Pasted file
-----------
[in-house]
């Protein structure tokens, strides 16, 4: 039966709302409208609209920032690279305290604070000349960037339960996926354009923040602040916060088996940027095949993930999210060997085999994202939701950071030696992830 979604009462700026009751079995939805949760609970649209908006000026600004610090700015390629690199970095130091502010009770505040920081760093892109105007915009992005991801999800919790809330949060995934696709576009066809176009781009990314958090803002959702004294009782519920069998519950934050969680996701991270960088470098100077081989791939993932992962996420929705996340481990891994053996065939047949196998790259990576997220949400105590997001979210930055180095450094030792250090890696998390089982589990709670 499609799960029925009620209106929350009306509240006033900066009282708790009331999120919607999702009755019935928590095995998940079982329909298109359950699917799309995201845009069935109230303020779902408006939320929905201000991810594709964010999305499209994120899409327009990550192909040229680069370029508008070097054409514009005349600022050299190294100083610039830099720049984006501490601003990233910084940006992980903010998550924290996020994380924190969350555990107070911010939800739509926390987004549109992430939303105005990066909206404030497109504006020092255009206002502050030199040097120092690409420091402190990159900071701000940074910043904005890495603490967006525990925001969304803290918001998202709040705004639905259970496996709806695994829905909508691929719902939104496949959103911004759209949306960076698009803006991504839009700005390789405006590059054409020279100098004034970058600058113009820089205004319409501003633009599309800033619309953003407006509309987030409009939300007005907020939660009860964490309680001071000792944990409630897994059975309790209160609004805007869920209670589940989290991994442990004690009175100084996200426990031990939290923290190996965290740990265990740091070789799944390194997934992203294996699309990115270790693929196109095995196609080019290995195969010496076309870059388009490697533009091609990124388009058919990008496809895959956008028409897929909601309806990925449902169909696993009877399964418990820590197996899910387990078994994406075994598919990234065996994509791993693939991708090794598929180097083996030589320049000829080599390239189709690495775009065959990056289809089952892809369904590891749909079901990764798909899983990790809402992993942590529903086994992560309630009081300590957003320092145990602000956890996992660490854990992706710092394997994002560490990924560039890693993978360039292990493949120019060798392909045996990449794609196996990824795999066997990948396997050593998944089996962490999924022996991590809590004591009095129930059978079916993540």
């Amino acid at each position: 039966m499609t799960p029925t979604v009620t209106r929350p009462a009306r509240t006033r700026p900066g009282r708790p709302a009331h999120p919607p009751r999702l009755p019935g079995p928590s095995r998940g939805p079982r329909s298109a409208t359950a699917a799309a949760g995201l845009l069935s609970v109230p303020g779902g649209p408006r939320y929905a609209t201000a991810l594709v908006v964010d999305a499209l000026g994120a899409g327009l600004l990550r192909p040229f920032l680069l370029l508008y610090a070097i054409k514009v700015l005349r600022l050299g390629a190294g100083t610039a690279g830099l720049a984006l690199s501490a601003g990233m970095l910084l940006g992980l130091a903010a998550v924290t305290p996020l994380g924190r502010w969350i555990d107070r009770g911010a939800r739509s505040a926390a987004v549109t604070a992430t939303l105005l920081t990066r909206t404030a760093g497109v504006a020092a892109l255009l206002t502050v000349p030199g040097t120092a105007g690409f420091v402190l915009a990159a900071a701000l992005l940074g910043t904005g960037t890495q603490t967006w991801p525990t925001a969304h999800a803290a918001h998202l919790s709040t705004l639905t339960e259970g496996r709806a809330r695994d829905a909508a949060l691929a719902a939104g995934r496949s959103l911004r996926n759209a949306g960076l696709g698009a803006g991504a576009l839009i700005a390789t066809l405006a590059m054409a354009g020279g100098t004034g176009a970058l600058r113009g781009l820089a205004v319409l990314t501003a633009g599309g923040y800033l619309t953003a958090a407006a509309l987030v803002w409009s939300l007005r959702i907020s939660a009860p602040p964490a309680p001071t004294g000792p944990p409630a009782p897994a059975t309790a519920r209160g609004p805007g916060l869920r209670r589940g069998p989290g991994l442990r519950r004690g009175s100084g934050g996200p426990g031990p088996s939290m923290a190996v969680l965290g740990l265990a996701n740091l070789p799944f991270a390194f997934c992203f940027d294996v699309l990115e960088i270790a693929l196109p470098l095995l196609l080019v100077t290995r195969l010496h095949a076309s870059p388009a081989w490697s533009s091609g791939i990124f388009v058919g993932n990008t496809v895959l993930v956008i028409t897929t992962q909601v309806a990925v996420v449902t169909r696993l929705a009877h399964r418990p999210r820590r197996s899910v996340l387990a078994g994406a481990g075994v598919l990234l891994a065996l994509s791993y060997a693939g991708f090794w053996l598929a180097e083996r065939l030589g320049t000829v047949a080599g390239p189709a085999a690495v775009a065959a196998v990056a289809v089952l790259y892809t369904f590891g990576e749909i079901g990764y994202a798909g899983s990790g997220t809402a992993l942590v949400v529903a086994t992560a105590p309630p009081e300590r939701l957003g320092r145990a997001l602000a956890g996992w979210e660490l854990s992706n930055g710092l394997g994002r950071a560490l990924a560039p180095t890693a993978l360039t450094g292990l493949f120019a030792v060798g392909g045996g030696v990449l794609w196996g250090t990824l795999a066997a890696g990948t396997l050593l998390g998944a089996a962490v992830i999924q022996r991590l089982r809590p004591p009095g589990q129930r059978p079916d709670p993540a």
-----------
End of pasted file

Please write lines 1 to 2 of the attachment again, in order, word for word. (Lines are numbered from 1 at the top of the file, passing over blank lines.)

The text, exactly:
[in-house]
């Protein structure tokens, strides 16, 4: 039966709302409208609209920032690279305290604070000349960037339960996926354009923040602040916060088996940027095949993930999210060997085999994202939701950071030696992830 979604009462700026009751079995939805949760609970649209908006000026600004610090700015390629690199970095130091502010009770505040920081760093892109105007915009992005991801999800919790809330949060995934696709576009066809176009781009990314958090803002959702004294009782519920069998519950934050969680996701991270960088470098100077081989791939993932992962996420929705996340481990891994053996065939047949196998790259990576997220949400105590997001979210930055180095450094030792250090890696998390089982589990709670 499609799960029925009620209106929350009306509240006033900066009282708790009331999120919607999702009755019935928590095995998940079982329909298109359950699917799309995201845009069935109230303020779902408006939320929905201000991810594709964010999305499209994120899409327009990550192909040229680069370029508008070097054409514009005349600022050299190294100083610039830099720049984006501490601003990233910084940006992980903010998550924290996020994380924190969350555990107070911010939800739509926390987004549109992430939303105005990066909206404030497109504006020092255009206002502050030199040097120092690409420091402190990159900071701000940074910043904005890495603490967006525990925001969304803290918001998202709040705004639905259970496996709806695994829905909508691929719902939104496949959103911004759209949306960076698009803006991504839009700005390789405006590059054409020279100098004034970058600058113009820089205004319409501003633009599309800033619309953003407006509309987030409009939300007005907020939660009860964490309680001071000792944990409630897994059975309790209160609004805007869920209670589940989290991994442990004690009175100084996200426990031990939290923290190996965290740990265990740091070789799944390194997934992203294996699309990115270790693929196109095995196609080019290995195969010496076309870059388009490697533009091609990124388009058919990008496809895959956008028409897929909601309806990925449902169909696993009877399964418990820590197996899910387990078994994406075994598919990234065996994509791993693939991708090794598929180097083996030589320049000829080599390239189709690495775009065959990056289809089952892809369904590891749909079901990764798909899983990790809402992993942590529903086994992560309630009081300590957003320092145990602000956890996992660490854990992706710092394997994002560490990924560039890693993978360039292990493949120019060798392909045996990449794609196996990824795999066997990948396997050593998944089996962490999924022996991590809590004591009095129930059978079916993540």